Thursday, April 24, 2008
Soaring Food Cost, To Be Boosted Minimum Wages, and Sagging Consumer Spending Rattled Restaurant Business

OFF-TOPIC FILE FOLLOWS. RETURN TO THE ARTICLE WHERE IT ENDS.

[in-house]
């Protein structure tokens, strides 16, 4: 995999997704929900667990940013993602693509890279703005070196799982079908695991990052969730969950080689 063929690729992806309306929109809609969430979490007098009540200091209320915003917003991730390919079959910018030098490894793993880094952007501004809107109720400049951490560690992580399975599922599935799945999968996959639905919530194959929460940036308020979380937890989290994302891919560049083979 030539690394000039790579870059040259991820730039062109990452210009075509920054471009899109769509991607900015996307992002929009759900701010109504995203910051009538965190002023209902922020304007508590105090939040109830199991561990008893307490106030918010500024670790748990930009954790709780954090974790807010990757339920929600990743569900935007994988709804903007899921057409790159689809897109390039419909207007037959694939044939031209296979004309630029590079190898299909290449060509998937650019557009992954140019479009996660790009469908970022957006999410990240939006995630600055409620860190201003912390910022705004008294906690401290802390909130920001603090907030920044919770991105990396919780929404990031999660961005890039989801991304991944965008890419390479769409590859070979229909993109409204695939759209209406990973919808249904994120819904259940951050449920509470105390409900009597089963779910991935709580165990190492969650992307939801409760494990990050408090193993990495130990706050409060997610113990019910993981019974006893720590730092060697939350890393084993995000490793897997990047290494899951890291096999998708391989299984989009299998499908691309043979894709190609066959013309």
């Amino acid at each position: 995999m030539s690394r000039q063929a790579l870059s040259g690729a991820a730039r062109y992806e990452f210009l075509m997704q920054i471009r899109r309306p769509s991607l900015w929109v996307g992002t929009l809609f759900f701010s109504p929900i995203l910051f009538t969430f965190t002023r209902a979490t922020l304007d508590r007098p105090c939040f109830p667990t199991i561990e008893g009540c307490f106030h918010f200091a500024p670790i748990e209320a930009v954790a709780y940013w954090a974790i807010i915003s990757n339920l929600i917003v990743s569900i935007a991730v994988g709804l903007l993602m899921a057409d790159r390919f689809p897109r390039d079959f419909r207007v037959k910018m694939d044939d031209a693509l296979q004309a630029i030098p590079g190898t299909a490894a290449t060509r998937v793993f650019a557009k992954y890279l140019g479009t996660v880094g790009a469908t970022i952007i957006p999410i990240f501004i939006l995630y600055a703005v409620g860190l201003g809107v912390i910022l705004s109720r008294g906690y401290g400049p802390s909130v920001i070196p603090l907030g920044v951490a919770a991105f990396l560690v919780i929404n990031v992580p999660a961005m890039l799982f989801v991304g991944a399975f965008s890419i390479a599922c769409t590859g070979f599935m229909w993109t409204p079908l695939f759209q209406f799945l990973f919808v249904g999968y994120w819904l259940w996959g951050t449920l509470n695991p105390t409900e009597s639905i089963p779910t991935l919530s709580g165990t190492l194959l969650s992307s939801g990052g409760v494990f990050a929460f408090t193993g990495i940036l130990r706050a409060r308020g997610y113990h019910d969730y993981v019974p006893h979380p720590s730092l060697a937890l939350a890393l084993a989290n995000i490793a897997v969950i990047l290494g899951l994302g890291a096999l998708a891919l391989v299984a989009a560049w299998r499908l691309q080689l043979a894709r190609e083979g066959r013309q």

The $558 billion restaurant industry is hitting rough times, squeezed by many of the same woes affecting other sectors of the economy: tightfisted consumers, scarce credit and surging commodity prices. Adding to the pressure is a big jump in the minimum wage starting this summer, which will boost wages by 12% in some states. That's sent the industry into its worst slump in decades. Many chains have scaled back expansion plans or cut costs by skimping on things like extra sauce and free sour cream. Some are shuttering sites and laying off workers. Private-equity firms, which plunged into the business earlier this decade using gobs of borrowed money, are now especially vulnerable as those debts come due. This week's earnings results, despite some glimmers of good news, paint a sobering picture. McDonald's Corp., the world's largest restaurant chain, saw U.S. sales at restaurants open at least 13 months fall 0.8% in March, the first decline in monthly same-store sales in five years. Brinker International Inc., parent of Chili's, says it lost $38.8 million in its latest quarter. Analysts expect that when Cheesecake Factory Inc. reports first-quarter earnings on Thursday, same-store sales will have dipped and profit will have been pressured by spikes in the cost of dairy products, a key component of the chain's 30 cheesecakes. Restaurants will be watching closely next week, when the first government tax-rebate checks go out, hoping people use that cash to eat out. The slowdown has broad implications for the economy. The industry employs 13.1 million people, making it the nation's third-largest employer, behind the U.S. government and the health-care industry, according to the National Restaurant Association, a trade group. Many of those jobs are held by the poor and immigrants who have few other options for work. Vicorp and Buffets Holdings Inc., which owns the Ryan's Steakhouse chain and filed for bankruptcy-court protection in January, together are closing about 110 restaurants and cutting 4,300 jobs. Both companies say more cuts could be in the offing. For consumers, the closing of their neighborhood restaurants may be one of the most visible signs of a slowing economy. The chains anchor strip malls and highway exits, busy street corners and suburban downtowns. Trying to ingratiate themselves with the community, many restaurants fill their lobbies with local high-school pennants and yearbook photos or sponsor little-league teams. Moody's Investors Service has downgraded seven prominent national and regional chains, including Landry's Restaurants and the parent of Pizzeria Uno, to its lowest liquidity rating -- the most restaurants to be given this rating at once since it was created in 2002. One in five companies that winds up on this list ultimately defaults. Representatives for Landry's and Pizzeria Uno declined to comment.